Popular Woodworking 2003-08 № 135, страница 30
From the Bench
The Genius of Miter Shooting Boards
Cutting miters so they are 'just right' is a problem faced by all woodworkers. Here's how to sneak up on the perfect miter with scrap wood and a plane.
You find yourself in a quandary. To ensure that you don't cut a miter too short, you end up cutting it just a bit too long to fit. You wish you could trim it shorter by just a shaving or two, but the moulding is too small to plane, reliably, freehand.
If you're working with a power miter saw, you might be able to correct this cut if the moulding is held in place perfectly, but it is easy to cut too much off and the blade might deflect during the cut, spoiling the angle. If you're working with a hand miter saw and
miter box, it's difficult to get an accurate cut that's thinner than the width of the saw's kerf. This is when you should turn to a shop appliance known as a miter shooting board.
A shop appliance, you ask? Like a washing machine? No, I'm using the term "appliance" in the general sense: "A piece of equipment for adapting a tool or machine to a special purpose" (Merriam-Webster). In the world of hand tools, what some people might call "jigs" usually are called appliances.
In this case, the special purpose of the miter shooting board is to enable you to plane a miter in an accurate and controlled manner. Indeed, with this appliance you can quite literally correct the length and/or angle of a miter one shaving at a time.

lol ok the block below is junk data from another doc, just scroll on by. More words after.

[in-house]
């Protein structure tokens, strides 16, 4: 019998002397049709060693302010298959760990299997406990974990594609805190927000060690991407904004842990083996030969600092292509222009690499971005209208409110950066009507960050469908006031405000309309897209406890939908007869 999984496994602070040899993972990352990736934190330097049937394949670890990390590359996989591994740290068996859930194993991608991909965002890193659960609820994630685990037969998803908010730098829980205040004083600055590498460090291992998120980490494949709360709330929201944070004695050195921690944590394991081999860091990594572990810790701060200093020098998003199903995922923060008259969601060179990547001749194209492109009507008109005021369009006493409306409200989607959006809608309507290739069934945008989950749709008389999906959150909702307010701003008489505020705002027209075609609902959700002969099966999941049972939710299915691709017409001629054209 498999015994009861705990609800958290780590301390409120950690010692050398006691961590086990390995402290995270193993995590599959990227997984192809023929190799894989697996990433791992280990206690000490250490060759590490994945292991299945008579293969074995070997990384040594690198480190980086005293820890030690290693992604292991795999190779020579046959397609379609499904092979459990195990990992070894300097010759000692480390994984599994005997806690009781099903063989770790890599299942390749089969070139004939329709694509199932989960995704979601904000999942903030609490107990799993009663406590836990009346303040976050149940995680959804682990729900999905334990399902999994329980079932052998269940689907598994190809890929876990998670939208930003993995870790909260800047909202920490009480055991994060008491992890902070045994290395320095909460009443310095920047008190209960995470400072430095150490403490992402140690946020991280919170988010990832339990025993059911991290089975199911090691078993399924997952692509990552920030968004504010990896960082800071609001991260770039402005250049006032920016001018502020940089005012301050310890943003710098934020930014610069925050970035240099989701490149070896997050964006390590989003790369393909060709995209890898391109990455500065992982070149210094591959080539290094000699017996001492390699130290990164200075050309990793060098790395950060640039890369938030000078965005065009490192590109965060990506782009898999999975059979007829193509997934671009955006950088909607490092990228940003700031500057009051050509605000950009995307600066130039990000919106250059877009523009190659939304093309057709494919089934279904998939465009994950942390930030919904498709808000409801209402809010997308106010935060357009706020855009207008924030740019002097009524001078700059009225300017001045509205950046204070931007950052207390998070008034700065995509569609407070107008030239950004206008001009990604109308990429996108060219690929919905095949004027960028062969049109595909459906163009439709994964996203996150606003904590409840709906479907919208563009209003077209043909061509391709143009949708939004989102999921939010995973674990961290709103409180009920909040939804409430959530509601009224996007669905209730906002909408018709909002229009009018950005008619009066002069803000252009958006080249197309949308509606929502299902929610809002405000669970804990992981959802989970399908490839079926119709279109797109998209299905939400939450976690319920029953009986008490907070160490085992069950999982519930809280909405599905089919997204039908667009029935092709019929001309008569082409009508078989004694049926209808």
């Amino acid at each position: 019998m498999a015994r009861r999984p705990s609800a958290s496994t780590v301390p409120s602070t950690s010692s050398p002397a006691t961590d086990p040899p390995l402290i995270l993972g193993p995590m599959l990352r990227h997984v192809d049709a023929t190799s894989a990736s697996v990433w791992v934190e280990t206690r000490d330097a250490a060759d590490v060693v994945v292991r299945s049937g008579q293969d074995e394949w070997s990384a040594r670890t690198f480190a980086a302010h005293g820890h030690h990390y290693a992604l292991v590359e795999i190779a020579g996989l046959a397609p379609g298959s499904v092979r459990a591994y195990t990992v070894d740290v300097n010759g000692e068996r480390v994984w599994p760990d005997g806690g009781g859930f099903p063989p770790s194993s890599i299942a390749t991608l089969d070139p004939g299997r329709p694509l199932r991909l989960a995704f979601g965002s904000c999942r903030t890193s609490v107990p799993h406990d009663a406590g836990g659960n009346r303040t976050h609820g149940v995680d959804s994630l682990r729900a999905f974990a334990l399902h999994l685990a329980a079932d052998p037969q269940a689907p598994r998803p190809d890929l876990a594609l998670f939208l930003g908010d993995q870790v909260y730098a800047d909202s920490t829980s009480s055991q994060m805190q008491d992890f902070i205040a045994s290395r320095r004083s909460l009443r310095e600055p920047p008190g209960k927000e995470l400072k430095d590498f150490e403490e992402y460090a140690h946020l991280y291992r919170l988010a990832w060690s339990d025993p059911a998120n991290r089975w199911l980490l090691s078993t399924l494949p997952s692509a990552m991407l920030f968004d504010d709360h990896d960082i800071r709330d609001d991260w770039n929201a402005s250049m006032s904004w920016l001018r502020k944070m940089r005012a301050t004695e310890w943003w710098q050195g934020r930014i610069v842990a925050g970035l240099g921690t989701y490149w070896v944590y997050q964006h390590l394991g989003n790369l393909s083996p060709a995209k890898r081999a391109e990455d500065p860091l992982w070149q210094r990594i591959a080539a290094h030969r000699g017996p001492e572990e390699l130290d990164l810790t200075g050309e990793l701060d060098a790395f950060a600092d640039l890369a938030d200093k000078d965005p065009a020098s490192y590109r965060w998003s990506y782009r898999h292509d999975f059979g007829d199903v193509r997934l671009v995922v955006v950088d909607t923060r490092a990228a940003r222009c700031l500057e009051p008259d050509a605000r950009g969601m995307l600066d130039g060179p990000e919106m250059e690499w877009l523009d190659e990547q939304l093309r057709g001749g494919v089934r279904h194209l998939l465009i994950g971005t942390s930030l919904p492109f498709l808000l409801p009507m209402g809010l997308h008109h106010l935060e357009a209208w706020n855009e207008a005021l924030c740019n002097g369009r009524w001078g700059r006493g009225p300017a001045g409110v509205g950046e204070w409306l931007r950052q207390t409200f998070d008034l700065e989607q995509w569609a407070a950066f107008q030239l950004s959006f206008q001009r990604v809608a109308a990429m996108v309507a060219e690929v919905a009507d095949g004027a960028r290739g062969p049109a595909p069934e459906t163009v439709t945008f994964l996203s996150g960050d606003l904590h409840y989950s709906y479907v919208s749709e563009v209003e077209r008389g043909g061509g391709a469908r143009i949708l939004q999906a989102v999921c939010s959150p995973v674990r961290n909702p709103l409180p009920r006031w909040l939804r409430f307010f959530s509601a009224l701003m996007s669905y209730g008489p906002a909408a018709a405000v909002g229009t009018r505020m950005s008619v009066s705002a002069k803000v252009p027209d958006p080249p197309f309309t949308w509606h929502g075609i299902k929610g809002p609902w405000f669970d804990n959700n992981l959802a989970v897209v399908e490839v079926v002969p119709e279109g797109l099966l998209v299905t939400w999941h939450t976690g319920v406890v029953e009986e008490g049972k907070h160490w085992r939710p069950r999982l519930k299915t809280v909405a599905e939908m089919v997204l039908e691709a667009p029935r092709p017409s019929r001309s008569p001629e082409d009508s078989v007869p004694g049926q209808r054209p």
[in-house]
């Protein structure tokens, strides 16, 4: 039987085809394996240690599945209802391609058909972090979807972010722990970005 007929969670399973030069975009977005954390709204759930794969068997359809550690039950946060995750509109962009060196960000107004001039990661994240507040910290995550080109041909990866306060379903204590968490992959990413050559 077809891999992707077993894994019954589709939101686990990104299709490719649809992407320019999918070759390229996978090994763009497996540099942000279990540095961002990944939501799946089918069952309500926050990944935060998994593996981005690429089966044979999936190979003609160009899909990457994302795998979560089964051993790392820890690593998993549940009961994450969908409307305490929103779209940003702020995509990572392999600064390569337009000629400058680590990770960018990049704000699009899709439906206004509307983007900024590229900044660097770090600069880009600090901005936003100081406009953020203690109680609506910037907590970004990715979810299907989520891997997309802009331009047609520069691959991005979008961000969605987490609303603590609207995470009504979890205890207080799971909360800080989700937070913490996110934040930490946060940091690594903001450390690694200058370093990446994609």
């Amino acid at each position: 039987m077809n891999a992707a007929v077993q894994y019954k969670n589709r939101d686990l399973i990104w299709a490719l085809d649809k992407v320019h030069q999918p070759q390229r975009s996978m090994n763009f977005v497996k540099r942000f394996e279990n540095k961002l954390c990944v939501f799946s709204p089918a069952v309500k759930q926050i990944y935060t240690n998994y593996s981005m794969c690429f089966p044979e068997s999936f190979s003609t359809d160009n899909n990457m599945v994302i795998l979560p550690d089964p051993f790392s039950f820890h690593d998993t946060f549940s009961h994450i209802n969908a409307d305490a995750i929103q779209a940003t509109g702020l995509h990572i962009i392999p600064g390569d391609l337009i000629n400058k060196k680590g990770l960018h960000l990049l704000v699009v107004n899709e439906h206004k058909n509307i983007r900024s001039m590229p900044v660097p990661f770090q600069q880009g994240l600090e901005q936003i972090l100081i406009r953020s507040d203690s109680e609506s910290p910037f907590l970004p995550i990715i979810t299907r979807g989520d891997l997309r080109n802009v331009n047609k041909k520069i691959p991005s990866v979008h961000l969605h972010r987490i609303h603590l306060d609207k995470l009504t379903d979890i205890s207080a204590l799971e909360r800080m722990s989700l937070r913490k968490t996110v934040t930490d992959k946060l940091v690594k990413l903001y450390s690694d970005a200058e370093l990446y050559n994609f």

Shop appliances have great value. If you are already working with hand tools, you may be encountering unnecessary difficulties without the right appliance for the job. If you are not generally interested in hand tools, that may be due, in part, to not realizing their capabilities when used with appropriate and time-tested appliances.
I've chosen to focus on the miter shooting board because it is an appliance that could be useful to almost every woodworker - even those who have no interest in hand tools.
Simple Jig; Easy to Use
The basic idea of a miter shooting board is simple. At one edge is a wide, shallow rabbet in which a plane (block, miter, etc.) rides. The bed of the rabbet supports the plane's cheek (sometimes called the "side wing"), and the shoulder of the rabbet guides the sole of the plane. A stop, or stops, set at 45° are affixed to the upper surface of the board. The material being planed is held against the stop while the mitered end is planed. The height of the rabbet's shoulder needs to be fairly minimal in order to make use of most of the cutting edge of the plane iron.
Build a Miter Shooting Board
There are a number of ways to construct a miter shooting board. The simple version
by Don McConnell
Don McConnell builds furniture and does ornamental carving in Fredericktown, Ohio. Formerly a demonstrator at the cabinetmaker's shop at The Ohio Village, he remains an avid student of the history of the trade, tools and shop practices.